generally credited with being among the first to recognize the talent of such writers as Joseph Conrad and O. Henry. This made him a natural choice in 1905 for the position of editorial director of the Munsey Pulps, and Argosy and, especially, All-Story flourished under his leadership.”

“Of all the new Pulps,” Goodstone elaborated, “it was Munsey’s All-Story Magazine that had the most electric effect not only on its readers, but also on other magazines which were to emulate it. All-Story followed the same format as Argosy, with one notable exception: its three-color covers hinted at class and sophistication. The new writers it published became household names practically overnight, and immediately were fair game for the higher-paying Slicks. And so the relentless drive for exciting new talent was always on.”

That was the dream Howard lived on as he sat for hours at the typewriter in his small room: to crack the pages of Argosy or Adventure, Blue Book or Short Stories, to move on to the slick, coated-stock pages of magazines such as The Saturday Evening Post, to see books with his byline reach print. . . .

II. All-Story

The young Texan was by no means the first to feel such ambition as popular fiction roared into the twentieth century. Edgar Rice Burroughs made one of the definitive statements which sums up the idea of the avid fiction reader suddenly deciding he too could become a writer, because Burroughs knew from his diet of pulp fiction that “…if people were paid for writing rot such as I read in some of those magazines that I could write stories just as rotten. As a matter of fact, although I had never written a story, I knew absolutely that I could write stories just as entertaining and probably a whole lot more so than any I chanced to read in those magazines.” Thomas Newell Metcalf accepted his first novel “Under the Moons of Mars,” introducing the daring swordsman John Carter, for
serialization in The All-Story from February through July 1912 — mere months before Burroughs reached his thirty-seventh birthday on September 1 of that year.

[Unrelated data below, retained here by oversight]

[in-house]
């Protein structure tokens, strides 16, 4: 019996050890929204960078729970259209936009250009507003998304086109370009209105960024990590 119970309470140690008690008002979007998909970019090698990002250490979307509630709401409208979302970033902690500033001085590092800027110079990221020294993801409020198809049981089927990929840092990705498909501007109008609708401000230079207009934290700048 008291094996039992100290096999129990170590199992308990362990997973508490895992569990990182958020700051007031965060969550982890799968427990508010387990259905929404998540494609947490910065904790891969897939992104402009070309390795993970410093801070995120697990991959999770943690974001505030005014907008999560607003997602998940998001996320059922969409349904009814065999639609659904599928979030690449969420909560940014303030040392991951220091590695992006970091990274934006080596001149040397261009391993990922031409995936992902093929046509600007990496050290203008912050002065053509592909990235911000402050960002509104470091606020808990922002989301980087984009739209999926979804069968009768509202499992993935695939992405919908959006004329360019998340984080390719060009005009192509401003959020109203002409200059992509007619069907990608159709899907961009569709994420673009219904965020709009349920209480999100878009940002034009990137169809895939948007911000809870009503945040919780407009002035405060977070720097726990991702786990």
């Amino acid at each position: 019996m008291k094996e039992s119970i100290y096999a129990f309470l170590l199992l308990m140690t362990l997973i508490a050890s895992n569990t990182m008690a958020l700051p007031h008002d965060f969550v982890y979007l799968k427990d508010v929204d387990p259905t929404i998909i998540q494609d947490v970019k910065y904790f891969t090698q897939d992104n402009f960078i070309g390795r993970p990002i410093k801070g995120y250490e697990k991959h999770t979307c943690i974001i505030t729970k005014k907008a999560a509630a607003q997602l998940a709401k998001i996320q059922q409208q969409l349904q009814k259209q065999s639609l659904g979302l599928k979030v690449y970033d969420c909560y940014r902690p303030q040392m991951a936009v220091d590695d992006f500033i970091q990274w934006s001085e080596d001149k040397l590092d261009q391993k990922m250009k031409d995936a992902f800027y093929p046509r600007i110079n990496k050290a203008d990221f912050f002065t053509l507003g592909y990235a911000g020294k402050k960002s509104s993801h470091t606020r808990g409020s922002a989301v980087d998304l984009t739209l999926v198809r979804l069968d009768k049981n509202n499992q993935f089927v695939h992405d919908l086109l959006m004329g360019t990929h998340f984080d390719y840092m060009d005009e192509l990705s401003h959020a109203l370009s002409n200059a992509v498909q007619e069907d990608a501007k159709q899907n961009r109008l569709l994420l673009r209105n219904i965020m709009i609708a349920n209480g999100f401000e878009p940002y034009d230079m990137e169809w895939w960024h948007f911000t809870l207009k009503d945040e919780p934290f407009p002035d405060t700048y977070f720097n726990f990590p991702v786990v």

The next appearance by Burroughs in The All-Story came the next month, when the novel Tarzan of the Apes saw print complete in the October 1912 issue, creating a sensation
that made the author, in the opinion of Tony Goodstone, “the major influence on
adventure-fiction, science-fiction, and related forms for at least twenty years.”
In 1970 Goodstone could hail the first Tarzan novel as “one of the best-sellers of all time. . . translated into every major language and dialect. Sequel after sequel was to follow. In addition, it was to become the longest-running adventure comic strip, a radio program, and the top money-making film series to come out of Hollywood.” Pop culture high points for the Jungle Lord after 1970 include the 1984 film Greystoke: The Legend of Tarzan, Lord of the Apes and the 1999 top-grossing animated film from Disney, but it seems no
coincidence that Tarzan exited the century reduced to a cartoon. The geo-political reality of the African settings for the novels and attendant charges of racism leveled at the series obviously handicap Tarzan’s odds of remaining a viable commercial property outside of toned down kiddie venues, and more recent heroes such as James Bond and Harry Potter have taken over the box office.

Still, if Tarzan is fated to become a dated icon from another century, who could doubt that a major new movie which successfully portrays John Carter swashbuckling his way across the Martian deserts would place Burroughs, yet again, at the top of the mass culture heap?


AS FOR THE REST, pull your copy of The Cimmerian out of the files or track it down somewhere — I figure anyone interested in the pulps would enjoy reading it. The selection didn’t even get into the parts about H.P. Lovecraft, and so on.

I figure I’ll go see John Carter soon after it opens, maybe even render an opinion. Even if the movie isn’t as great as it looks in the previews, nonetheless I am incredibly impressed that they managed to pull off the release on the centennial of the first appearance of John Carter in the pulps. One hundred years. Wow. I think I’m doing great if I can celebrate a twenty year anniversary.